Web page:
St. Croix committee seeks help to market excess land in Hudson
HUDSON -- The St. Croix County Finance Committee is asking the County Board for authorization to hire a consultant to develop a process to sell land around the Government Center.
In March an appraiser suggested the county divide some 50 acres of excess land around the building to sell 23 acres for commercial development and 27 acres for residential use.
Doing that involves asking the city of Hudson to rezone some of the land.
On Nov. 9 the Finance Committee met with three representatives of Barsness Consulting Services who presented a proposal to assist the committee and staff through the necessary steps to sell the land.
Hudson officials will rezone the site based on the way they think it should be zoned, but there are a lot of issues and a lot of community interest in the land's use, said Administrative Coordinator Chuck Whiting. He said the project will take more time than staff is able to devote to it.
Supervisor Daryl Standafer, North Hudson, warned against involving too many "non-owners" in the process.
He said that from a public relations standpoint, he sees the value of involving neighbors in the decision process, "but from a procedural standpoint I also see the pitfalls."
"Neighbors to an area sometimes have an overwrought sense of what they own," said Standafer.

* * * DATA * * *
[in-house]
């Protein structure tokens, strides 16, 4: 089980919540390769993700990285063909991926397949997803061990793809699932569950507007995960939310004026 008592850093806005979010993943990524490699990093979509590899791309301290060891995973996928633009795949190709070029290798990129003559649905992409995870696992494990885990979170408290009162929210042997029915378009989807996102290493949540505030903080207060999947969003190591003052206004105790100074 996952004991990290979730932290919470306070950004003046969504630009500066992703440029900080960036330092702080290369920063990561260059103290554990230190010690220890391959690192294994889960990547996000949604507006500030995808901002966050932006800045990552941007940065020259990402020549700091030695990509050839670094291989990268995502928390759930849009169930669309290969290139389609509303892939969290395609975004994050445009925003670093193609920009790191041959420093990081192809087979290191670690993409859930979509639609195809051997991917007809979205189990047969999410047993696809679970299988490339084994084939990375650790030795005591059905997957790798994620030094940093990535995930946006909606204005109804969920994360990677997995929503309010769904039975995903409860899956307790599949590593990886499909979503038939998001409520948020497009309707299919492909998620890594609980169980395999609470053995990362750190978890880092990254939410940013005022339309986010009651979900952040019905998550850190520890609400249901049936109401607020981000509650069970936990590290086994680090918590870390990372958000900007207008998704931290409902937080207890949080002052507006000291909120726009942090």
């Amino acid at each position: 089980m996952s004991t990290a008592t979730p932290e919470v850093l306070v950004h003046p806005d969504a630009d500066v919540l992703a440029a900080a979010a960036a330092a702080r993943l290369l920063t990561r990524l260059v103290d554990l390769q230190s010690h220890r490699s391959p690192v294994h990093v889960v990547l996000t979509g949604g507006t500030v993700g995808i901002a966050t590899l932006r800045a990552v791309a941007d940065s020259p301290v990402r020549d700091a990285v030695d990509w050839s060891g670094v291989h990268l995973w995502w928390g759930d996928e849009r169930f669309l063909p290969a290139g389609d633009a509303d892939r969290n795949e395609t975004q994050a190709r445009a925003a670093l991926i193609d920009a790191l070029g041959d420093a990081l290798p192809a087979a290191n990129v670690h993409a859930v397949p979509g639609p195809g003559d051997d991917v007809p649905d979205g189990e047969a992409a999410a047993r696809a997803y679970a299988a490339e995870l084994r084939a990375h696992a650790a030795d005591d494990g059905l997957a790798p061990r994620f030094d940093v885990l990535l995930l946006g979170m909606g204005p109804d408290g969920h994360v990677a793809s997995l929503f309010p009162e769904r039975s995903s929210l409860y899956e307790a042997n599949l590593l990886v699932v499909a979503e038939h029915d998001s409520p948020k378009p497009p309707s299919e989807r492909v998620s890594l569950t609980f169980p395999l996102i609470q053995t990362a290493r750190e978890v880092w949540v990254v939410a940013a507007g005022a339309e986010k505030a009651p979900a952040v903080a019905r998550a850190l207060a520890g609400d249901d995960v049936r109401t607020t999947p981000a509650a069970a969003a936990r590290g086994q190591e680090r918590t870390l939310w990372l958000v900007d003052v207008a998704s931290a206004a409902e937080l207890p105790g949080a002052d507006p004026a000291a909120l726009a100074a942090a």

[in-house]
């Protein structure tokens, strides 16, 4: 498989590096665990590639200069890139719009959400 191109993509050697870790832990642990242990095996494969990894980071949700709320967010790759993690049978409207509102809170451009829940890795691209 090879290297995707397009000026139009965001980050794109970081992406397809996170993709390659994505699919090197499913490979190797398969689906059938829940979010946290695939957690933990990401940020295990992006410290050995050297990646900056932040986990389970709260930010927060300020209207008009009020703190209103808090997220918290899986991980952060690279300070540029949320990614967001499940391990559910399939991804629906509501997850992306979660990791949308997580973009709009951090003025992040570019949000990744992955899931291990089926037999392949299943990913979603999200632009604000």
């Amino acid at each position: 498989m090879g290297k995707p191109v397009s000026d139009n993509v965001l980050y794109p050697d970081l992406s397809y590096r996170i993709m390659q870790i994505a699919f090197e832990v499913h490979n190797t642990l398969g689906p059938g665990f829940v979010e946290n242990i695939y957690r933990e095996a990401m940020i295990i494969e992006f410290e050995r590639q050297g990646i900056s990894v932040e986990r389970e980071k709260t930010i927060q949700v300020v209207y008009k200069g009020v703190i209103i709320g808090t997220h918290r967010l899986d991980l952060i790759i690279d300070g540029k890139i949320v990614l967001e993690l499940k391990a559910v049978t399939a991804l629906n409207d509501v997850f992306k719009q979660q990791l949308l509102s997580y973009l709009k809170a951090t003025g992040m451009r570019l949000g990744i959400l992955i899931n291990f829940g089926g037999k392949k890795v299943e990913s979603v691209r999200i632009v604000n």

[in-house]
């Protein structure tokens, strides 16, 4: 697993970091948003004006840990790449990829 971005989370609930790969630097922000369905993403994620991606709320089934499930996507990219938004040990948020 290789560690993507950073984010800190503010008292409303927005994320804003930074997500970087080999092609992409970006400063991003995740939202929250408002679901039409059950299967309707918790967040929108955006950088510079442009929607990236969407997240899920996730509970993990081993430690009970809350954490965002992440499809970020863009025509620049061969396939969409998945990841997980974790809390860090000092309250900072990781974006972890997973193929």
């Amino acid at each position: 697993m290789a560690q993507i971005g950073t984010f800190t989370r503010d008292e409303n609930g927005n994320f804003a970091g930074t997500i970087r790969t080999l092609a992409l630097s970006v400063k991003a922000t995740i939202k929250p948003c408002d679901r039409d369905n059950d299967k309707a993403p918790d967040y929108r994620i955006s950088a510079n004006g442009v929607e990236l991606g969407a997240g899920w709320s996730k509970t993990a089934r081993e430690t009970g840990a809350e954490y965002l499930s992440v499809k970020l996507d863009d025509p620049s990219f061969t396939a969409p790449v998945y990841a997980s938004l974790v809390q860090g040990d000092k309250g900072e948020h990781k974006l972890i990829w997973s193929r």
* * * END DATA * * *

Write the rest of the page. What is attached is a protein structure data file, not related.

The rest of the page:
Part of the process is deciding what roles everyone should play, replied Barsness project manager Dennis Welsch. He said the procedure could involve holding a meeting or going out to talk to neighbors.
"I really think the neighborhood is going to have to accept some change," said Welsch. But, he said, the county could mitigate that by offering buffer zones or other amenities.
The county faces a decision on whether it wants to hold, sell or develop the land. It must decide what it wants to accomplish before it moves ahead, said Barsness President Kirstin Barsness.
"It's a great opportunity," she said, adding that the county is in the driver's seat. She said the County Board needs to decide how it's going to proceed, who the decision-makers are and whose input it wants.
"All we want to know is what is the best use of this property going to be, and the process will take care of itself," responded Supervisor Tom Caflisch. He said the county has rights because it owns the land, but the city of Hudson will control the rest.
County supervisors have a clear responsibility to maximize the value of this asset, but would be well advised to list to their constituents, including neighbors to the property, the city of Hudson and other county taxpayers, said Standafer.
The Barsness proposal suggests the work be done in phases, with the county deciding which services it needs. The menu of choices includes:
The Barsness proposal will be presented at a County Board meeting, and the Board will be asked to authorize the Finance Committee to enter into an agreement with the company.